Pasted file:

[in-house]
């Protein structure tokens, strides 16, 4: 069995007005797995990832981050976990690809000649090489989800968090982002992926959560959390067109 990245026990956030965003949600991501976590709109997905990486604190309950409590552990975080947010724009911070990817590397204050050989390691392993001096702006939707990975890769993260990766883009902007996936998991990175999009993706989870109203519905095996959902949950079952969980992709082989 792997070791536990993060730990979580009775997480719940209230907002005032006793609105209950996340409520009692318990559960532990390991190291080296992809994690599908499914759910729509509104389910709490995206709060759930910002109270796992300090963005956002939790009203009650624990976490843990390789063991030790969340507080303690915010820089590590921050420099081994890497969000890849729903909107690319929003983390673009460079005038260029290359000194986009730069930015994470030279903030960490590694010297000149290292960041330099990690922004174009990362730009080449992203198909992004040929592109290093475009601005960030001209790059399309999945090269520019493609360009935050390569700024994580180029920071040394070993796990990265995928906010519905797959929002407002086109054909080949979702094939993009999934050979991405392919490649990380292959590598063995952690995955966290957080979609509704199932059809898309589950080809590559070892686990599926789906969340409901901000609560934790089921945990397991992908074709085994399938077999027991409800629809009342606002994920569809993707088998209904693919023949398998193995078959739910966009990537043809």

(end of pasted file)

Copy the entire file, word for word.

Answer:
[in-house]
């Protein structure tokens, strides 16, 4: 069995007005797995990832981050976990690809000649090489989800968090982002992926959560959390067109 990245026990956030965003949600991501976590709109997905990486604190309950409590552990975080947010724009911070990817590397204050050989390691392993001096702006939707990975890769993260990766883009902007996936998991990175999009993706989870109203519905095996959902949950079952969980992709082989 792997070791536990993060730990979580009775997480719940209230907002005032006793609105209950996340409520009692318990559960532990390991190291080296992809994690599908499914759910729509509104389910709490995206709060759930910002109270796992300090963005956002939790009203009650624990976490843990390789063991030790969340507080303690915010820089590590921050420099081994890497969000890849729903909107690319929003983390673009460079005038260029290359000194986009730069930015994470030279903030960490590694010297000149290292960041330099990690922004174009990362730009080449992203198909992004040929592109290093475009601005960030001209790059399309999945090269520019493609360009935050390569700024994580180029920071040394070993796990990265995928906010519905797959929002407002086109054909080949979702094939993009999934050979991405392919490649990380292959590598063995952690995955966290957080979609509704199932059809898309589950080809590559070892686990599926789906969340409901901000609560934790089921945990397991992908074709085994399938077999027991409800629809009342606002994920569809993707088998209904693919023949398998193995078959739910966009990537043809």